Last updated: April 14, 2015
With all repairs complete, Whale 68 was ready for her first photo shoot! In April, researchers from the Idaho Virtualization Lab (IVL) traveled to Dan Dendanto's Whales and Nails workshop in Seal Cove, Maine to 3D scan Whale 68's entire skeleon. Due to her large size, she had to be moved to a different facility in order to allow for easier manipulation and rotation of her bones. Every surface of each bone had to be scanned in order to create a 3D image. Dan facilitated the careful packing and transport of the skeleton for the six mile journey from his workshop to the IVL rented workspace. It took the IVL team over two weeks to transport and scan each bone. The final images will be added to The Virtual Zooarchaeology of the Arctic Project (VZAP) library as an osteological reference collection for the study of northern vertebrates. http://ivl.imnh.isu.edu/Virtual-Zooarchaeology-of-the-Arctic.htm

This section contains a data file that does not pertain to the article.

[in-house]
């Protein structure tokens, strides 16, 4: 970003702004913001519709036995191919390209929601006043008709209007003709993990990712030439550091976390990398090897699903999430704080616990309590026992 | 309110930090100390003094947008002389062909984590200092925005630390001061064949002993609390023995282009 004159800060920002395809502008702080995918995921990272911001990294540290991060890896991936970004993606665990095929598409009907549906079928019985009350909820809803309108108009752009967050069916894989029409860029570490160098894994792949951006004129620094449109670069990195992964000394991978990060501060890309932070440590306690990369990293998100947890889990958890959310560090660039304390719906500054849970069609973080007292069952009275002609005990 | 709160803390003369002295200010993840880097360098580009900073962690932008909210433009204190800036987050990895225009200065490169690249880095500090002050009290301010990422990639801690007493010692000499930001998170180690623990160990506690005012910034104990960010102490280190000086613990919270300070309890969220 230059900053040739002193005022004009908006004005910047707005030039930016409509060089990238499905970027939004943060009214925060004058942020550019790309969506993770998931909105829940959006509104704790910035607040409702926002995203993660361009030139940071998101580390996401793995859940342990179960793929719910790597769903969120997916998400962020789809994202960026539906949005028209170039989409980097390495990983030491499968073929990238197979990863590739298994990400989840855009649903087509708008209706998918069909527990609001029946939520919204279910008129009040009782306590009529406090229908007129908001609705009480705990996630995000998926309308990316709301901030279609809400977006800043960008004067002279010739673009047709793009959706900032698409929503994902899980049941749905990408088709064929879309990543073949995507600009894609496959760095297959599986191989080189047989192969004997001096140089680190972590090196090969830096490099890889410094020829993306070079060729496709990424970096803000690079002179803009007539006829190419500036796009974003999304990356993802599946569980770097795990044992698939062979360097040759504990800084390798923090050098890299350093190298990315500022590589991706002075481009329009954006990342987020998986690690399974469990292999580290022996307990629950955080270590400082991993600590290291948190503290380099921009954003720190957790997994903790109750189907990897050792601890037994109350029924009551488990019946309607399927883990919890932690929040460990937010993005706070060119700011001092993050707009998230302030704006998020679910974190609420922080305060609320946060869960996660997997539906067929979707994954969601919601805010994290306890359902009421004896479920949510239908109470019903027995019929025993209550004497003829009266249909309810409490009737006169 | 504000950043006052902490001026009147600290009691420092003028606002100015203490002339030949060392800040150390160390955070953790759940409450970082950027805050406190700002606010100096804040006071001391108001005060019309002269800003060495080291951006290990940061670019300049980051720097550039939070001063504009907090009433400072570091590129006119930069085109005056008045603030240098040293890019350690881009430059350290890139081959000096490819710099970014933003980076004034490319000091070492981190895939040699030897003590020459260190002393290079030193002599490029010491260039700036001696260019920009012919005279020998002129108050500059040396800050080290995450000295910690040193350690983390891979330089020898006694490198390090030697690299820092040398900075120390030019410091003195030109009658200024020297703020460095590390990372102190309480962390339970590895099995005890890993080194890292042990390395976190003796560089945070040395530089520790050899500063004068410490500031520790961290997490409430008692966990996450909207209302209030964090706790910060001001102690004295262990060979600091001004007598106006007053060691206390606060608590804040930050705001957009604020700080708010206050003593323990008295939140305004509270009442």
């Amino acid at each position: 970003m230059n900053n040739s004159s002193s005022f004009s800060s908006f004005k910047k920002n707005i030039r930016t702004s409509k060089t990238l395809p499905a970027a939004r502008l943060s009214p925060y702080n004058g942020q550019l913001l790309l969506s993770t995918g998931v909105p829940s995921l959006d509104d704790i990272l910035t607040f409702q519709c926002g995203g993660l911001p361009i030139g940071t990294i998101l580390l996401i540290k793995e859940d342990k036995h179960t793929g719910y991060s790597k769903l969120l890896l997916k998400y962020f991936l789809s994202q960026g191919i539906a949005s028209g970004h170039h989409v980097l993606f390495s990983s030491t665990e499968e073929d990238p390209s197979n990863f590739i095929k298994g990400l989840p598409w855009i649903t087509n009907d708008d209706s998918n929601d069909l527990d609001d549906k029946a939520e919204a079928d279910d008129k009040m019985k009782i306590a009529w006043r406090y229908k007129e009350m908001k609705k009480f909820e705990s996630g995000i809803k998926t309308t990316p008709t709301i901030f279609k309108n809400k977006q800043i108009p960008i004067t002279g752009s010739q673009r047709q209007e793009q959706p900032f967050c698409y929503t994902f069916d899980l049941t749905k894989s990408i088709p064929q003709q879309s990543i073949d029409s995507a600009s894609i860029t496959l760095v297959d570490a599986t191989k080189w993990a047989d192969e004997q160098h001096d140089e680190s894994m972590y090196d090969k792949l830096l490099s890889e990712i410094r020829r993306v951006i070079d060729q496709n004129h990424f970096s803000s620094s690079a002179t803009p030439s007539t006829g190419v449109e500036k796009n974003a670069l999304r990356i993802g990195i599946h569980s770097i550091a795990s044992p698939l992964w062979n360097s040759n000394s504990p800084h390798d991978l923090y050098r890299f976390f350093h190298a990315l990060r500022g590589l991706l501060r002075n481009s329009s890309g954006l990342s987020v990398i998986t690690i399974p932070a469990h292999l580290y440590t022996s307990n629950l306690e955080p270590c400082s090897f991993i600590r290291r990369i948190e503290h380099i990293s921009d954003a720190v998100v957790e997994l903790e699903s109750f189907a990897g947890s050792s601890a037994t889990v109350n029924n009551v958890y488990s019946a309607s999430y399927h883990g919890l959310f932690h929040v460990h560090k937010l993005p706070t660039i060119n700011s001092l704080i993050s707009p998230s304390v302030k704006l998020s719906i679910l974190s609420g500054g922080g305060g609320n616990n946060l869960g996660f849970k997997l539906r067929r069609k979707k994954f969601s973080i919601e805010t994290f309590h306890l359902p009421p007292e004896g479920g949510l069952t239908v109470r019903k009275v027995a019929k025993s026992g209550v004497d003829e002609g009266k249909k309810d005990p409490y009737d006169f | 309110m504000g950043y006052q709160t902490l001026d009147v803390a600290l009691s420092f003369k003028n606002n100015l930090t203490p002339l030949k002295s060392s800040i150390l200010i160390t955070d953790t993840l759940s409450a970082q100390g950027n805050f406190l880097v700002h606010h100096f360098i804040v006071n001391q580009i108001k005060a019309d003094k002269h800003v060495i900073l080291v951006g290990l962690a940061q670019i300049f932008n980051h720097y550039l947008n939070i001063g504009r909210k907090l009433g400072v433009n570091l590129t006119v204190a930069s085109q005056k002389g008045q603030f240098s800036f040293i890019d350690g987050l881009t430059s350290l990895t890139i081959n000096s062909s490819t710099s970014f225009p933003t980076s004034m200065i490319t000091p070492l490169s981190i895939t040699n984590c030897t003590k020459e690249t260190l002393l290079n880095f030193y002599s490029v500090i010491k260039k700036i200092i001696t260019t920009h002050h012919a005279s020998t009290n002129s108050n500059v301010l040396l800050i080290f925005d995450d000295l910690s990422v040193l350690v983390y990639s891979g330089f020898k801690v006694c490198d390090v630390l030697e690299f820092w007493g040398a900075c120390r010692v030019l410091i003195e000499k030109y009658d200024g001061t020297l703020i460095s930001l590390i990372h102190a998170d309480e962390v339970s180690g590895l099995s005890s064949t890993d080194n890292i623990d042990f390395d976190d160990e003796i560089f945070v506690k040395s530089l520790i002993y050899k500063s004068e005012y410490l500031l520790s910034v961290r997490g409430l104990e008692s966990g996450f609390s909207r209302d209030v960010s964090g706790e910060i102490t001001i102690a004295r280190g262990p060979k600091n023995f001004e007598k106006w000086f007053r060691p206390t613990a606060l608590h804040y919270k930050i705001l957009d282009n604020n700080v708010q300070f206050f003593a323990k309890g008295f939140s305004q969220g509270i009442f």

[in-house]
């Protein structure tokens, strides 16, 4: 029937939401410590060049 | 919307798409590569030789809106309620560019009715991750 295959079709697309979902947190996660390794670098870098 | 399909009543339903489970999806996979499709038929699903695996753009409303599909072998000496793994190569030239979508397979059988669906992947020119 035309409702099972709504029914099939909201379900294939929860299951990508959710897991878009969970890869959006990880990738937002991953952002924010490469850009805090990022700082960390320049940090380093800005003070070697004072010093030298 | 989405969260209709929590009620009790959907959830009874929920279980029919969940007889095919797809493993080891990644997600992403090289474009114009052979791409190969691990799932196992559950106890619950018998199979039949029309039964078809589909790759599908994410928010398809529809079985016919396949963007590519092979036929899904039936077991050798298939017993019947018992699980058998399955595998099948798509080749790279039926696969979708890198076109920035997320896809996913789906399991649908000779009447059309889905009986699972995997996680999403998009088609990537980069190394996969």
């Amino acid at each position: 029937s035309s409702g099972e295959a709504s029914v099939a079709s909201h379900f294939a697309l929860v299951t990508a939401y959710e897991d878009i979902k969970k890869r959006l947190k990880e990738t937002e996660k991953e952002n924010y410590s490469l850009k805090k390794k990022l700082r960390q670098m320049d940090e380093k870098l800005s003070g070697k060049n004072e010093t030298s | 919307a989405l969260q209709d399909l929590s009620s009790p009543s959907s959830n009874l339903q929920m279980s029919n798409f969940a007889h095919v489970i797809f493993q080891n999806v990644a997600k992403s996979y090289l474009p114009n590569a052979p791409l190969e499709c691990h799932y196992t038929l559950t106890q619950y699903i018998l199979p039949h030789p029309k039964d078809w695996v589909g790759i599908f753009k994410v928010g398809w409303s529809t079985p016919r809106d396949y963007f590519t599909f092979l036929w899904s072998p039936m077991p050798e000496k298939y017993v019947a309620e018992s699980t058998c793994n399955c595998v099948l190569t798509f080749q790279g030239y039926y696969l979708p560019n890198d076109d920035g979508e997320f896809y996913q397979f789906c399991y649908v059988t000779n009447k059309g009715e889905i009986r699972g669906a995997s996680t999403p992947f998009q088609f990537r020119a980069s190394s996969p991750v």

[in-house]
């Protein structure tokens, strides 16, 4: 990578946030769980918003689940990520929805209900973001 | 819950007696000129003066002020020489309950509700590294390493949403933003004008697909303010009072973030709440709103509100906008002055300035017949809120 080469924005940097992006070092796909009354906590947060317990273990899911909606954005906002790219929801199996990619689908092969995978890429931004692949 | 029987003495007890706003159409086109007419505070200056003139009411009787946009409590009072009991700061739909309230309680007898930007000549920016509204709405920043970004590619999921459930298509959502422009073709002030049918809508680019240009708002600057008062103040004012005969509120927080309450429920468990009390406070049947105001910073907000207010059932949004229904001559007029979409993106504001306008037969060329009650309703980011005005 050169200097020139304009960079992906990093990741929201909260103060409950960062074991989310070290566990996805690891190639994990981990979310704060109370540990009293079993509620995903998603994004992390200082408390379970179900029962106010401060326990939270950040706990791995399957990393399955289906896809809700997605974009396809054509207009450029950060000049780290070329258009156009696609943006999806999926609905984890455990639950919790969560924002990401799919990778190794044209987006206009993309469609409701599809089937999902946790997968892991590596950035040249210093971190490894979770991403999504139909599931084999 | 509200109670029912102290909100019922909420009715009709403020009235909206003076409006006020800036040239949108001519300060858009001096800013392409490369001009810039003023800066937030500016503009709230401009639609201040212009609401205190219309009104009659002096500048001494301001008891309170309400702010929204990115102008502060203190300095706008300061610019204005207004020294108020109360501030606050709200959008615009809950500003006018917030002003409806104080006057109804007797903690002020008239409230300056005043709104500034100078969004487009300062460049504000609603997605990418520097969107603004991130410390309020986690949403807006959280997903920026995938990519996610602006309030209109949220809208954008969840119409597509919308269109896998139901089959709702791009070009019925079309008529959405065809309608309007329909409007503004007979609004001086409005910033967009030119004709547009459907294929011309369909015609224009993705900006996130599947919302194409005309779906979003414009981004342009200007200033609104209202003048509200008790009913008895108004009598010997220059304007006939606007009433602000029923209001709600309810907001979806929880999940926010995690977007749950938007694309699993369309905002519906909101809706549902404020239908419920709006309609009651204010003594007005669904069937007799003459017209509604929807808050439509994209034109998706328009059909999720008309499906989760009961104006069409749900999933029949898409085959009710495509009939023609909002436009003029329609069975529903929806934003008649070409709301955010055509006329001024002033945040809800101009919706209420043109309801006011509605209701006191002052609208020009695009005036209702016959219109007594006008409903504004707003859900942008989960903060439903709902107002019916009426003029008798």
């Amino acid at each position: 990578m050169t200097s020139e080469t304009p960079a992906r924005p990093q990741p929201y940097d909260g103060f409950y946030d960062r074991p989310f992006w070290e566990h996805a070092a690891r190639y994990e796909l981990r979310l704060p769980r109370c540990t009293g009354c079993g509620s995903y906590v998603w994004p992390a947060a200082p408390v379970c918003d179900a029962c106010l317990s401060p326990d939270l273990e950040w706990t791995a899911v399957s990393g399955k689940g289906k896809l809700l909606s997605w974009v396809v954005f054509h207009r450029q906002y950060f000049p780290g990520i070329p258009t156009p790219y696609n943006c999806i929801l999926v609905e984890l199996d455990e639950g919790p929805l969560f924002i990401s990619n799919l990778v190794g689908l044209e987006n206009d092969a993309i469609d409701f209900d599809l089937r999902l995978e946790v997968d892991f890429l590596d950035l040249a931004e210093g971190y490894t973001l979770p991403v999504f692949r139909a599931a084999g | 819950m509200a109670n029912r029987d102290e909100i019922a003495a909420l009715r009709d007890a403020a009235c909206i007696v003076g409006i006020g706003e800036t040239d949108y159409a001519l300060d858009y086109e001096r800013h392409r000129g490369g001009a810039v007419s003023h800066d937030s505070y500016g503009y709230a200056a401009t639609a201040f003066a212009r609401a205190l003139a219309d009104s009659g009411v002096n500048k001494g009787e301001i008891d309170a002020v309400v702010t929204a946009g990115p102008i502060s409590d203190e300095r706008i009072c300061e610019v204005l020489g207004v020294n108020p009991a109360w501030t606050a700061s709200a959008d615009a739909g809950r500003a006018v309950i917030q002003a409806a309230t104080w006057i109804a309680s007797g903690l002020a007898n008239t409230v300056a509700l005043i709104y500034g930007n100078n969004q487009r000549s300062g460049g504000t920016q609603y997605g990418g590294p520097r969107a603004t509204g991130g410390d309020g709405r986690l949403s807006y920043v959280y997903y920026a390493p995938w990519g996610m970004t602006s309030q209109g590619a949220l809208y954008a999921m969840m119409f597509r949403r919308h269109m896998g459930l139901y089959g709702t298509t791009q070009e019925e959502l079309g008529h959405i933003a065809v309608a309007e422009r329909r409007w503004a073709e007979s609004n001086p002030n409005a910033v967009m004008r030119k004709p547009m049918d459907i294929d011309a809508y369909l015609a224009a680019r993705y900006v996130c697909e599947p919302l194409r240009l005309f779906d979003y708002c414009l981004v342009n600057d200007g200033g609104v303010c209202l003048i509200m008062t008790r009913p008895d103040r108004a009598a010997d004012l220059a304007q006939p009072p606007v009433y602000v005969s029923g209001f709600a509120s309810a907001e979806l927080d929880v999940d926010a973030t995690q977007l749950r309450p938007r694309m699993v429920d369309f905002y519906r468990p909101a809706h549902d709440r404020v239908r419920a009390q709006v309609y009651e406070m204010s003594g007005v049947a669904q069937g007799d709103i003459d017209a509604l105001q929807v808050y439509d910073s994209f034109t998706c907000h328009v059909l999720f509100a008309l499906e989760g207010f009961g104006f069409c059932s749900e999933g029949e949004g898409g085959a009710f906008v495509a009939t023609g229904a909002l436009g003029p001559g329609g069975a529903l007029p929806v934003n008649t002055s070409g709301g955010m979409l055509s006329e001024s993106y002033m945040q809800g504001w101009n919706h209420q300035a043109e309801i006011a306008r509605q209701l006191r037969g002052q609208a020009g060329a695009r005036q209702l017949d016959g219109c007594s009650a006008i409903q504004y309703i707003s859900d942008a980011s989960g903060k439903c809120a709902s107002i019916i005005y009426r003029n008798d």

Whale 68 is the first humpback whale specimen to be added to IVL's "Whales of the World Project." She is only the third fully articulated whale skeleton in digital space! This dynamic natural history archive will be a tremendous tool for students and researchers to study comparative collections which are detailed, up-to-date, and comprehensive.
VZAP is funded by grants from the National Science Foundation. One of their goals is, "To democratize science, by providing free access to reference materials for researchers, educators, and students interested in the osteology of northern vertebrates. If a visit to Glacier Bay is not in the near future for you, maybe you will be able to experience Whale 68 digitally! Stay tuned!